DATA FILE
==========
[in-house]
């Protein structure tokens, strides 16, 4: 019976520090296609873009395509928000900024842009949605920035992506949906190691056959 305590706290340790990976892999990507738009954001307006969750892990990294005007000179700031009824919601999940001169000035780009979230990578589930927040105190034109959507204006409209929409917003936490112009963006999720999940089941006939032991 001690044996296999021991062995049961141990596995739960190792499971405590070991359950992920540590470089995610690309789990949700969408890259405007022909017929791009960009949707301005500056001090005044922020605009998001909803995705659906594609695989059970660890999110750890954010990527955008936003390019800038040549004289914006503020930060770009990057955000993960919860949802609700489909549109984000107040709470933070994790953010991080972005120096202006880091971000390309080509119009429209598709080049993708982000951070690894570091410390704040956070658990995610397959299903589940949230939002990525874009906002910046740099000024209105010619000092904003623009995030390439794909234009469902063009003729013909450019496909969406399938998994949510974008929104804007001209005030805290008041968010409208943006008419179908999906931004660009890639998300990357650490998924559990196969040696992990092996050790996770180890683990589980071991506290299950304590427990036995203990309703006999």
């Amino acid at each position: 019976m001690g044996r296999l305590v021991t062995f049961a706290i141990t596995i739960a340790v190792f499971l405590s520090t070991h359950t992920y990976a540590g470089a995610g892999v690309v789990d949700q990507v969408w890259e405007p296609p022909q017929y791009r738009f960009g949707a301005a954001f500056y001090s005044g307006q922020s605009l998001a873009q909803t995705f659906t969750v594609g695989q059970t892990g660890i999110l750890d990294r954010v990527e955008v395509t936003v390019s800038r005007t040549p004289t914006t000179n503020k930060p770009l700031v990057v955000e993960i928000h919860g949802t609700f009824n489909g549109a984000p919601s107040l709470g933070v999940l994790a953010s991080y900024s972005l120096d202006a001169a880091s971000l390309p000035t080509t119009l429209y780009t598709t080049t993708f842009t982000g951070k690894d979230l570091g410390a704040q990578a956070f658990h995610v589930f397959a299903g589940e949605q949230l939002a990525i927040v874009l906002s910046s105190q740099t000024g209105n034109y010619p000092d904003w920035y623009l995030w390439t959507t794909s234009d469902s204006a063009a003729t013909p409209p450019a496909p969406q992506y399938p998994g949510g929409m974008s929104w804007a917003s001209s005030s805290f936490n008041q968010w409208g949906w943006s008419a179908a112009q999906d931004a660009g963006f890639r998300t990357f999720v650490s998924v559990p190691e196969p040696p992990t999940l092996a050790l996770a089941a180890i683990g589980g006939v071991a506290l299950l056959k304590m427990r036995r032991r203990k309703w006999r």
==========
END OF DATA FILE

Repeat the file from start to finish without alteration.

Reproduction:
[in-house]
């Protein structure tokens, strides 16, 4: 019976520090296609873009395509928000900024842009949605920035992506949906190691056959 305590706290340790990976892999990507738009954001307006969750892990990294005007000179700031009824919601999940001169000035780009979230990578589930927040105190034109959507204006409209929409917003936490112009963006999720999940089941006939032991 001690044996296999021991062995049961141990596995739960190792499971405590070991359950992920540590470089995610690309789990949700969408890259405007022909017929791009960009949707301005500056001090005044922020605009998001909803995705659906594609695989059970660890999110750890954010990527955008936003390019800038040549004289914006503020930060770009990057955000993960919860949802609700489909549109984000107040709470933070994790953010991080972005120096202006880091971000390309080509119009429209598709080049993708982000951070690894570091410390704040956070658990995610397959299903589940949230939002990525874009906002910046740099000024209105010619000092904003623009995030390439794909234009469902063009003729013909450019496909969406399938998994949510974008929104804007001209005030805290008041968010409208943006008419179908999906931004660009890639998300990357650490998924559990196969040696992990092996050790996770180890683990589980071991506290299950304590427990036995203990309703006999």
């Amino acid at each position: 019976m001690g044996r296999l305590v021991t062995f049961a706290i141990t596995i739960a340790v190792f499971l405590s520090t070991h359950t992920y990976a540590g470089a995610g892999v690309v789990d949700q990507v969408w890259e405007p296609p022909q017929y791009r738009f960009g949707a301005a954001f500056y001090s005044g307006q922020s605009l998001a873009q909803t995705f659906t969750v594609g695989q059970t892990g660890i999110l750890d990294r954010v990527e955008v395509t936003v390019s800038r005007t040549p004289t914006t000179n503020k930060p770009l700031v990057v955000e993960i928000h919860g949802t609700f009824n489909g549109a984000p919601s107040l709470g933070v999940l994790a953010s991080y900024s972005l120096d202006a001169a880091s971000l390309p000035t080509t119009l429209y780009t598709t080049t993708f842009t982000g951070k690894d979230l570091g410390a704040q990578a956070f658990h995610v589930f397959a299903g589940e949605q949230l939002a990525i927040v874009l906002s910046s105190q740099t000024g209105n034109y010619p000092d904003w920035y623009l995030w390439t959507t794909s234009d469902s204006a063009a003729t013909p409209p450019a496909p969406q992506y399938p998994g949510g929409m974008s929104w804007a917003s001209s005030s805290f936490n008041q968010w409208g949906w943006s008419a179908a112009q999906d931004a660009g963006f890639r998300t990357f999720v650490s998924v559990p190691e196969p040696p992990t999940l092996a050790l996770a089941a180890i683990g589980g006939v071991a506290l299950l056959k304590m427990r036995r032991r203990k309703w006999r």